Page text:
Nicole Brenez, curator for the

Retrospectroscope - 16mm, 5 minutes, silent, 1997

In 1997, Laitala completed a film that used the kinetic sculpture The Retrospectroscope, as source material. This 16mm film was hand-processed, has screened internationally, and has seared its imprint upon the retinas of many viewers. The Retrospectroscope apparatus has gone through many incarnations; its presence belies the processes that have created it. As a paracinematic device, it traces an evolutionary trajectory, encircling the viewer in a procession of flickering fantasies of fragmented lyricism. The Retrospectroscope is a reinvention that simulates the illusion of the analysis of motion to recall early mysteries of the quest for this very discovery now taken for granted. The Muses of Cinema represented by the female figures on the disk, have emerged from a dark Neoclassical past. Streams of images spin around, in an attempt to harness notions of a cinematic prehistory tracing past motions and gestures to burn their dance on the surface of the retinas. This film known as the Retrospectroscope, was described in the San Francisco Bay Guardian as “A spinning flashing UFO/roulette wheel of Athenian proportions.” This film was funded by the Princess Grace Foundation.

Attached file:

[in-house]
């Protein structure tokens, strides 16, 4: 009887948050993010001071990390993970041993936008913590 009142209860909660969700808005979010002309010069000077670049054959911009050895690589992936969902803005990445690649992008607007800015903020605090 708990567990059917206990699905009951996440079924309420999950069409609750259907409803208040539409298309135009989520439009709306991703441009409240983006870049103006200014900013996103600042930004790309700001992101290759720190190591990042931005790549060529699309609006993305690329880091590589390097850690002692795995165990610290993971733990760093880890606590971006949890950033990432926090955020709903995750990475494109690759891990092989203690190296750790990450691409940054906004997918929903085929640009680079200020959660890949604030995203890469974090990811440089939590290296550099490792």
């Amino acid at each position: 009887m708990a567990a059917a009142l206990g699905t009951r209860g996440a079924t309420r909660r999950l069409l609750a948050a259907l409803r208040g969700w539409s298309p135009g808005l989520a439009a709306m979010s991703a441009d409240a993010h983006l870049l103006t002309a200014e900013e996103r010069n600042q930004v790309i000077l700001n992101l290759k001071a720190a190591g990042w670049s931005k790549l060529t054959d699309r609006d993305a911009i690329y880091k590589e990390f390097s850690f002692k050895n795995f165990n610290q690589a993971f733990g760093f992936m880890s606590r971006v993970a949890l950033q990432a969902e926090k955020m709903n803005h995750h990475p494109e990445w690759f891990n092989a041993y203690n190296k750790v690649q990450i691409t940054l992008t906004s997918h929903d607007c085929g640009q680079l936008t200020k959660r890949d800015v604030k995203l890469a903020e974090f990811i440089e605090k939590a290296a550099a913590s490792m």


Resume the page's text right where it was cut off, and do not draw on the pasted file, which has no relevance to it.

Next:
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SFMOMA Guest Curator, Scholar &

The Lightning at the beginning of the 16mm film Retrospectroscope was shot at the Museum of Science in Boston and the electricity was generated by the Van de Graff generator

Retrospectroscope was chosen by Film

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Moving Image


Expanded Cinema